Wednesday, 12 December 2018

Cosmos #3. Hypatia and the library

This is the last of three annotated transcripts of segments on ancient Greek science from Carl Sagan’s Cosmos (1980). See my introduction in part 1 on the impact Cosmos has had, its extraordinary influence in propagating some myths, and in creating others; and my introduction in part 2 on how some misinformation is a direct result of Sagan’s choice to set up science and religion as antithetical to one another.

This final episode is about Alexandria, and the idea that knowledge is something to be treasured. Sagan is right about that. But he’s wrong when it comes to his moral condemnation of the loss of knowledge. He wants to blame someone, and religion is in his sights. He’s right that the loss of knowledge isn’t a good thing -- but it’s also a historical inevitability.

Episode 13. ‘Who speaks for earth?’

YouTube link. First broadcast 21 December 1980.

Carl Sagan:
One of the great revelations of the age of space exploration is the image of the earth, finite and lonely, somehow vulnerable, bearing the entire human species through the oceans of space and time.

But this is an ancient perception. In the 3rd century BC our planet was mapped, and accurately measured, by a Greek scientist named Eratosthenes, who worked in Egypt. This was the world as he knew it. Eratosthenes was the director of the great library of Alexandria, the center of science and learning in the ancient world.

An ancient atlas: Ptolemy’s latitude and longitude data rendered onto Ptolemy’s own projection by Hans van Deukeren. Ptolemy’s atlas followed in the footsteps of several earlier ones, especially Marinus of Tyre, but Eratosthenes was the grandfather of ancient cartography. Eratosthenes’ atlas probably didn’t look much like this, though. Much or most of Ptolemy’s data came from Roman-era surveys; we don’t know what projection Eratosthenes used, but it wasn’t this one; and it’s possible Eratosthenes didn’t arrange his map with north at the top.

Aristotle had argued that humanity was divided into Greeks and everybody else, who he called ‘barbarians’; and that the Greeks should keep themselves racially pure. He taught it was fitting for the Greeks to enslave other peoples. But Eratosthenes criticized Aristotle for his blind chauvinism. He believed there was good and bad in every nation. The Greek conquerors had invented a new god for the Egyptians, but he looked remarkably Greek. Alexander was portrayed as pharaoh in a gesture to the Egyptians. But in practice, the Greeks were confident of their superiority. The casual protests of the librarian hardly constituted a serious challenge to prevailing prejudices. Their world was as imperfect as our own.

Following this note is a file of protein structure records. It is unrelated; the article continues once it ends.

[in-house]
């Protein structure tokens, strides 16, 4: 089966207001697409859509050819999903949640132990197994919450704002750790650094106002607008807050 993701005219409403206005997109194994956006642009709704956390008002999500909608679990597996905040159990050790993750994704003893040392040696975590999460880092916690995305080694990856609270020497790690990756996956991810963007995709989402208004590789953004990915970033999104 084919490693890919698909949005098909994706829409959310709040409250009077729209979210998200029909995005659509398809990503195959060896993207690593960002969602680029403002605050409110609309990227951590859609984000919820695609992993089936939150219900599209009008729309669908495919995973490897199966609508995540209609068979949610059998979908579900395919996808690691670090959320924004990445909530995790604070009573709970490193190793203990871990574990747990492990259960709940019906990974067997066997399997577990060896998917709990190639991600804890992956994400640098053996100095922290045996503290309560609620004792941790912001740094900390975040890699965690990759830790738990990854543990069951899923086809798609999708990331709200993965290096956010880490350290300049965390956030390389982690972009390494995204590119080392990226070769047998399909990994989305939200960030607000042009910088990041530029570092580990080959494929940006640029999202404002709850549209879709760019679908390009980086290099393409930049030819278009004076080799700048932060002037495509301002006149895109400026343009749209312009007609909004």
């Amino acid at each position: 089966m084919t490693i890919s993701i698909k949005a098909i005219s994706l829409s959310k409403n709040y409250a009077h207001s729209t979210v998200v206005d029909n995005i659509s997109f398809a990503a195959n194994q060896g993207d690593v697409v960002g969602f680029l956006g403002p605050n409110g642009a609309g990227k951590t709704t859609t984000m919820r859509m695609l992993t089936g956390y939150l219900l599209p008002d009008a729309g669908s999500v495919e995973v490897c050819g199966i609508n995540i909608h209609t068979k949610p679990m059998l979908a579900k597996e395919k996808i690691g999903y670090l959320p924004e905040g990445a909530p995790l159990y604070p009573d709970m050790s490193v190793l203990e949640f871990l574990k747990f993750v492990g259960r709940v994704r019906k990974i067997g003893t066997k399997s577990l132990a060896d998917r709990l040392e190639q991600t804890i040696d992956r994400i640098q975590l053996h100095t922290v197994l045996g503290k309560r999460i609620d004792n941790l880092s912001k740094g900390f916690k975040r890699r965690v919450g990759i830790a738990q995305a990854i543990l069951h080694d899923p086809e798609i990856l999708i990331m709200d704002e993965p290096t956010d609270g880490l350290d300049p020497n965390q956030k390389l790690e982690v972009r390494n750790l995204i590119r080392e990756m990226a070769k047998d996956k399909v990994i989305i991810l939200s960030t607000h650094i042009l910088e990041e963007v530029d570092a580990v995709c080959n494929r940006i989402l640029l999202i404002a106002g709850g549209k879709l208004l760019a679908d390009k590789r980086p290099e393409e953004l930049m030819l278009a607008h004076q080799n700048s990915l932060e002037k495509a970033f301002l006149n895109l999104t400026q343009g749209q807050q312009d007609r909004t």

Sagan is basically right about Aristotle -- certainly in his criticism of Aristotle’s thinking on slavery, at least, which is awful enough that you will want to shower after reading it (Politics 1.2 = 1253b-1257a).

However, ‘Eratosthenes criticized Aristotle’ is fantasy. We do not know what Eratosthenes thought about racism or even about Aristotle. The surviving fragments of Eratosthenes’ Geographica do not mention Aristotle.

But the Ptolemies, the Greek kings of Egypt who followed Alexander had at least this virtue: they supported the advancement of knowledge. Popular ideas about the nature of the cosmos were challenged, and some of them discarded. New ideas were proposed and found to be in better accord with the facts. There were imaginative proposals, vigorous debates, brilliant syntheses, and the resulting treasure of knowledge was recorded and preserved for centuries on these shelves. Science came of age in this library.

The Ptolemies didn’t merely collect old knowledge. They supported scientific research and generated new knowledge. The results were amazing. Eratosthenes accurately calculated the size of the Earth, he mapped it, and he argued that it could be circumnavigated. Hipparchus anticipated that stars come into being, slowly move during the course of centuries, and eventually perish. It was he who first cataloged the positions and magnitudes of the stars in order to determine whether there were such changes. Euclid produced a textbook on geometry which human beings learned from for 23 centuries. It’s still a great read, full of the most elegant proofs. Galen wrote basic works on healing and anatomy which dominated medicine until the Renaissance. These are just a few examples. There were dozens of great scholars here, and hundreds of fundamental discoveries.